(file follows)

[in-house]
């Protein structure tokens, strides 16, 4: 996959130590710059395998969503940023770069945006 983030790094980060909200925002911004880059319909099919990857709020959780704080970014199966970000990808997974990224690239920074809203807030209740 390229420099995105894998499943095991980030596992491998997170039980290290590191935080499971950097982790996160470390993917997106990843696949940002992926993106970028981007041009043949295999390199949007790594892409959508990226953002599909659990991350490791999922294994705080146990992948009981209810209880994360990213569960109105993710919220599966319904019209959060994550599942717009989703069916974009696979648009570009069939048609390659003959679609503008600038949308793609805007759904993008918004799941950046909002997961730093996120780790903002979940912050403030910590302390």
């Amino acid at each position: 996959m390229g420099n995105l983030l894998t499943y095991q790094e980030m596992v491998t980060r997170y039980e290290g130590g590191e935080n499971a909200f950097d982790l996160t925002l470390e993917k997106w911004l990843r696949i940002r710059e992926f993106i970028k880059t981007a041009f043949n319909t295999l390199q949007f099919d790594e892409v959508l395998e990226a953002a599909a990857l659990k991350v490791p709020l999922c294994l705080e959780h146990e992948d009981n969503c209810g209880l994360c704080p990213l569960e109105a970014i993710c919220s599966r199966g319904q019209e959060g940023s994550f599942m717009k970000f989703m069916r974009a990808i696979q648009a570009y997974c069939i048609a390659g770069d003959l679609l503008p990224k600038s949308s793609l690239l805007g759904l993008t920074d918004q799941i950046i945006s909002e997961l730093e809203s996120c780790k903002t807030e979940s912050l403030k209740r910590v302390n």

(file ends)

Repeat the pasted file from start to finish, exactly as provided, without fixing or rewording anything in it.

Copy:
[in-house]
């Protein structure tokens, strides 16, 4: 996959130590710059395998969503940023770069945006 983030790094980060909200925002911004880059319909099919990857709020959780704080970014199966970000990808997974990224690239920074809203807030209740 390229420099995105894998499943095991980030596992491998997170039980290290590191935080499971950097982790996160470390993917997106990843696949940002992926993106970028981007041009043949295999390199949007790594892409959508990226953002599909659990991350490791999922294994705080146990992948009981209810209880994360990213569960109105993710919220599966319904019209959060994550599942717009989703069916974009696979648009570009069939048609390659003959679609503008600038949308793609805007759904993008918004799941950046909002997961730093996120780790903002979940912050403030910590302390």
């Amino acid at each position: 996959m390229g420099n995105l983030l894998t499943y095991q790094e980030m596992v491998t980060r997170y039980e290290g130590g590191e935080n499971a909200f950097d982790l996160t925002l470390e993917k997106w911004l990843r696949i940002r710059e992926f993106i970028k880059t981007a041009f043949n319909t295999l390199q949007f099919d790594e892409v959508l395998e990226a953002a599909a990857l659990k991350v490791p709020l999922c294994l705080e959780h146990e992948d009981n969503c209810g209880l994360c704080p990213l569960e109105a970014i993710c919220s599966r199966g319904q019209e959060g940023s994550f599942m717009k970000f989703m069916r974009a990808i696979q648009a570009y997974c069939i048609a390659g770069d003959l679609l503008p990224k600038s949308s793609l690239l805007g759904l993008t920074d918004q799941i950046i945006s909002e997961l730093e809203s996120c780790k903002t807030e979940s912050l403030k209740r910590v302390n």